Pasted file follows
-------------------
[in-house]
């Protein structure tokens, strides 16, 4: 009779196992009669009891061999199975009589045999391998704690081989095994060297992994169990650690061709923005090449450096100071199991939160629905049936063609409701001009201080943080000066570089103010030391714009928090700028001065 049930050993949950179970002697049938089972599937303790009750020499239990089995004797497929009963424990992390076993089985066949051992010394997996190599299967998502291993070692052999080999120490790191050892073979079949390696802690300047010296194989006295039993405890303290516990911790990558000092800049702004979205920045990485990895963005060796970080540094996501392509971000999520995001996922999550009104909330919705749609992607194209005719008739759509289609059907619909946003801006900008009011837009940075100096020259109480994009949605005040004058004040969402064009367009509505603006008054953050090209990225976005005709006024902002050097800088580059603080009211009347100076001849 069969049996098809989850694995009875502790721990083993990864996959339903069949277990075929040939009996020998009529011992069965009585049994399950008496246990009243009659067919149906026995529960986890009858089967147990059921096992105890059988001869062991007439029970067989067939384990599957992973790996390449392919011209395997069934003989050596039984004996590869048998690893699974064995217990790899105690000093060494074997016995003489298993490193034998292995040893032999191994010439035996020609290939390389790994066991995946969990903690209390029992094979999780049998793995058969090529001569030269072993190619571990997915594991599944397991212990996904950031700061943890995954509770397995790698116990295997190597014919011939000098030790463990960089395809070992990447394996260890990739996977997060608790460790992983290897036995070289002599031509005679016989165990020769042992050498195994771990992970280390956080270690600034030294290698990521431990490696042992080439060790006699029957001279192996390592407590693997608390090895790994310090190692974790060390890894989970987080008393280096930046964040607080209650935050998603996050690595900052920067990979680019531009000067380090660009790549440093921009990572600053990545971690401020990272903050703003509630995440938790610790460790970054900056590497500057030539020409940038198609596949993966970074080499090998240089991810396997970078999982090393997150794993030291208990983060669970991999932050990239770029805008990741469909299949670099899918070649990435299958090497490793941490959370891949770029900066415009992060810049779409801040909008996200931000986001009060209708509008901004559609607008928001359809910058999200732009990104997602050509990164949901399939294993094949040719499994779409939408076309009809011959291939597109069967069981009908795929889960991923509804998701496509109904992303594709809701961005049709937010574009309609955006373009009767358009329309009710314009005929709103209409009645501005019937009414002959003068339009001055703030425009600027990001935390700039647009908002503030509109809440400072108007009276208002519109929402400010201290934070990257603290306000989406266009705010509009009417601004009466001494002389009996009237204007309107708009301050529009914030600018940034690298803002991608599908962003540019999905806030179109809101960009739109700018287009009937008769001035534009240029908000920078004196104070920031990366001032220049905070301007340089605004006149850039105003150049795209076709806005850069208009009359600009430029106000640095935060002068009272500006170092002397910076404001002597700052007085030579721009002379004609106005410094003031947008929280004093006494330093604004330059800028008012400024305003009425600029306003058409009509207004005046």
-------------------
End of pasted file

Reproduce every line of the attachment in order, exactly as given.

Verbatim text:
[in-house]
């Protein structure tokens, strides 16, 4: 009779196992009669009891061999199975009589045999391998704690081989095994060297992994169990650690061709923005090449450096100071199991939160629905049936063609409701001009201080943080000066570089103010030391714009928090700028001065 049930050993949950179970002697049938089972599937303790009750020499239990089995004797497929009963424990992390076993089985066949051992010394997996190599299967998502291993070692052999080999120490790191050892073979079949390696802690300047010296194989006295039993405890303290516990911790990558000092800049702004979205920045990485990895963005060796970080540094996501392509971000999520995001996922999550009104909330919705749609992607194209005719008739759509289609059907619909946003801006900008009011837009940075100096020259109480994009949605005040004058004040969402064009367009509505603006008054953050090209990225976005005709006024902002050097800088580059603080009211009347100076001849 069969049996098809989850694995009875502790721990083993990864996959339903069949277990075929040939009996020998009529011992069965009585049994399950008496246990009243009659067919149906026995529960986890009858089967147990059921096992105890059988001869062991007439029970067989067939384990599957992973790996390449392919011209395997069934003989050596039984004996590869048998690893699974064995217990790899105690000093060494074997016995003489298993490193034998292995040893032999191994010439035996020609290939390389790994066991995946969990903690209390029992094979999780049998793995058969090529001569030269072993190619571990997915594991599944397991212990996904950031700061943890995954509770397995790698116990295997190597014919011939000098030790463990960089395809070992990447394996260890990739996977997060608790460790992983290897036995070289002599031509005679016989165990020769042992050498195994771990992970280390956080270690600034030294290698990521431990490696042992080439060790006699029957001279192996390592407590693997608390090895790994310090190692974790060390890894989970987080008393280096930046964040607080209650935050998603996050690595900052920067990979680019531009000067380090660009790549440093921009990572600053990545971690401020990272903050703003509630995440938790610790460790970054900056590497500057030539020409940038198609596949993966970074080499090998240089991810396997970078999982090393997150794993030291208990983060669970991999932050990239770029805008990741469909299949670099899918070649990435299958090497490793941490959370891949770029900066415009992060810049779409801040909008996200931000986001009060209708509008901004559609607008928001359809910058999200732009990104997602050509990164949901399939294993094949040719499994779409939408076309009809011959291939597109069967069981009908795929889960991923509804998701496509109904992303594709809701961005049709937010574009309609955006373009009767358009329309009710314009005929709103209409009645501005019937009414002959003068339009001055703030425009600027990001935390700039647009908002503030509109809440400072108007009276208002519109929402400010201290934070990257603290306000989406266009705010509009009417601004009466001494002389009996009237204007309107708009301050529009914030600018940034690298803002991608599908962003540019999905806030179109809101960009739109700018287009009937008769001035534009240029908000920078004196104070920031990366001032220049905070301007340089605004006149850039105003150049795209076709806005850069208009009359600009430029106000640095935060002068009272500006170092002397910076404001002597700052007085030579721009002379004609106005410094003031947008929280004093006494330093604004330059800028008012400024305003009425600029306003058409009509207004005046």